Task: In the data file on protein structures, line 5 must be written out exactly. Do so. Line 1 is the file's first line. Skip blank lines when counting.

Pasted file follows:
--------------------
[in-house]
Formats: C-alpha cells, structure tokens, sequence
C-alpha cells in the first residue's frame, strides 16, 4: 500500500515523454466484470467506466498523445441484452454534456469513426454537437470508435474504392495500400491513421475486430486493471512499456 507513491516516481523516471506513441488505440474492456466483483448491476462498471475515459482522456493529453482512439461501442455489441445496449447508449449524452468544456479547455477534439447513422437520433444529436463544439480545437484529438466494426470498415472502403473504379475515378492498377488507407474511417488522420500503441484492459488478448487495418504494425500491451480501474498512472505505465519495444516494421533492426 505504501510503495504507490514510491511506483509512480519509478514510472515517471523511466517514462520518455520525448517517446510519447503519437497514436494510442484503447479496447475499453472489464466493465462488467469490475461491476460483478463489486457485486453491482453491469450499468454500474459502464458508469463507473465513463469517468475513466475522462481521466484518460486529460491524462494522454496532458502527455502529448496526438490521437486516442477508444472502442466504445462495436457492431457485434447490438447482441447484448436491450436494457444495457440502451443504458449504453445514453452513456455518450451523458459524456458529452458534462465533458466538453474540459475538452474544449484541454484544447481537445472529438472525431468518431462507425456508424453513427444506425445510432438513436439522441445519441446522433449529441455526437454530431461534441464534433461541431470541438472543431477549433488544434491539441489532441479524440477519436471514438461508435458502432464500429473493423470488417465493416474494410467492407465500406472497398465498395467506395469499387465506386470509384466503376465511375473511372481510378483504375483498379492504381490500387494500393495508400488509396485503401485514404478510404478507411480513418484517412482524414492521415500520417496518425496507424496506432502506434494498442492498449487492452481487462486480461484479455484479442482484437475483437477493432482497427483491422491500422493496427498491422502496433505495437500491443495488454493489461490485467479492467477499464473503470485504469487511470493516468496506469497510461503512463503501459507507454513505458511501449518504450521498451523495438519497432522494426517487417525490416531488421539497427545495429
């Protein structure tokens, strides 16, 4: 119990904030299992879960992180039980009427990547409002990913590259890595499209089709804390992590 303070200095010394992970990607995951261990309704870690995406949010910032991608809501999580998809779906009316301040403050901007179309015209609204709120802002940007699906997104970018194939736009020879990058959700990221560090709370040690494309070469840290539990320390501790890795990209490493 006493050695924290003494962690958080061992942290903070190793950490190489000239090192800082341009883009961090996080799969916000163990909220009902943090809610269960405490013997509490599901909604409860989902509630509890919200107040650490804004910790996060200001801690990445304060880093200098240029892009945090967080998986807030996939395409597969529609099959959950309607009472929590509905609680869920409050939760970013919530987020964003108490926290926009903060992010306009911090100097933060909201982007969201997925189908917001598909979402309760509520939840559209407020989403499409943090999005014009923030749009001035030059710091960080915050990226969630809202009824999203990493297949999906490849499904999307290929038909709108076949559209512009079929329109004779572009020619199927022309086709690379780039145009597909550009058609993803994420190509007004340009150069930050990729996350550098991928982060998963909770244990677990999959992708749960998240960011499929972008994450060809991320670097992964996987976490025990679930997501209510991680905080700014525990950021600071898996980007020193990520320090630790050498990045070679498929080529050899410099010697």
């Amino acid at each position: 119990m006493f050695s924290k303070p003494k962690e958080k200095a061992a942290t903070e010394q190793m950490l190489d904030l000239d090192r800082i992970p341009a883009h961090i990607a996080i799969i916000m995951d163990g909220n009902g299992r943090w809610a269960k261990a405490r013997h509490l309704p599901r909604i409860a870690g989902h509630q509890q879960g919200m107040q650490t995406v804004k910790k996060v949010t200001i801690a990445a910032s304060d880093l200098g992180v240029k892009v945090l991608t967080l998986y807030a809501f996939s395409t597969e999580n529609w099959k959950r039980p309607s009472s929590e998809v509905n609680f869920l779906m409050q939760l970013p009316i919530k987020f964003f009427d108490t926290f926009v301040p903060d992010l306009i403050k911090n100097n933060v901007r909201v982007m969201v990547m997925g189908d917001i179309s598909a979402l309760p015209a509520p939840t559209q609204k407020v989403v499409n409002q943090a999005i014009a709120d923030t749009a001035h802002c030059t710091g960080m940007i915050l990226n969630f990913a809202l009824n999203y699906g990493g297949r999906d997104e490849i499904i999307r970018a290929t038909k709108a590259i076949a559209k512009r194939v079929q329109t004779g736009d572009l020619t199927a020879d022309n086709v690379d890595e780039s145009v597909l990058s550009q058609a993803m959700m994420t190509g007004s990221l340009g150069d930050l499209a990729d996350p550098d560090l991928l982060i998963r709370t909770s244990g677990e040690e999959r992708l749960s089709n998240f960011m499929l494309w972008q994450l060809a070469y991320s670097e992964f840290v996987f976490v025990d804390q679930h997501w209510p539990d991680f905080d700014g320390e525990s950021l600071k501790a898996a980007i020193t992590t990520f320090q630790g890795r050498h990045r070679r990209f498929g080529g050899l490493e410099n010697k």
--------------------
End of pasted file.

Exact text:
């Amino acid at each position: 119990m006493f050695s924290k303070p003494k962690e958080k200095a061992a942290t903070e010394q190793m950490l190489d904030l000239d090192r800082i992970p341009a883009h961090i990607a996080i799969i916000m995951d163990g909220n009902g299992r943090w809610a269960k261990a405490r013997h509490l309704p599901r909604i409860a870690g989902h509630q509890q879960g919200m107040q650490t995406v804004k910790k996060v949010t200001i801690a990445a910032s304060d880093l200098g992180v240029k892009v945090l991608t967080l998986y807030a809501f996939s395409t597969e999580n529609w099959k959950r039980p309607s009472s929590e998809v509905n609680f869920l779906m409050q939760l970013p009316i919530k987020f964003f009427d108490t926290f926009v301040p903060d992010l306009i403050k911090n100097n933060v901007r909201v982007m969201v990547m997925g189908d917001i179309s598909a979402l309760p015209a509520p939840t559209q609204k407020v989403v499409n409002q943090a999005i014009a709120d923030t749009a001035h802002c030059t710091g960080m940007i915050l990226n969630f990913a809202l009824n999203y699906g990493g297949r999906d997104e490849i499904i999307r970018a290929t038909k709108a590259i076949a559209k512009r194939v079929q329109t004779g736009d572009l020619t199927a020879d022309n086709v690379d890595e780039s145009v597909l990058s550009q058609a993803m959700m994420t190509g007004s990221l340009g150069d930050l499209a990729d996350p550098d560090l991928l982060i998963r709370t909770s244990g677990e040690e999959r992708l749960s089709n998240f960011m499929l494309w972008q994450l060809a070469y991320s670097e992964f840290v996987f976490v025990d804390q679930h997501w209510p539990d991680f905080d700014g320390e525990s950021l600071k501790a898996a980007i020193t992590t990520f320090q630790g890795r050498h990045r070679r990209f498929g080529g050899l490493e410099n010697k």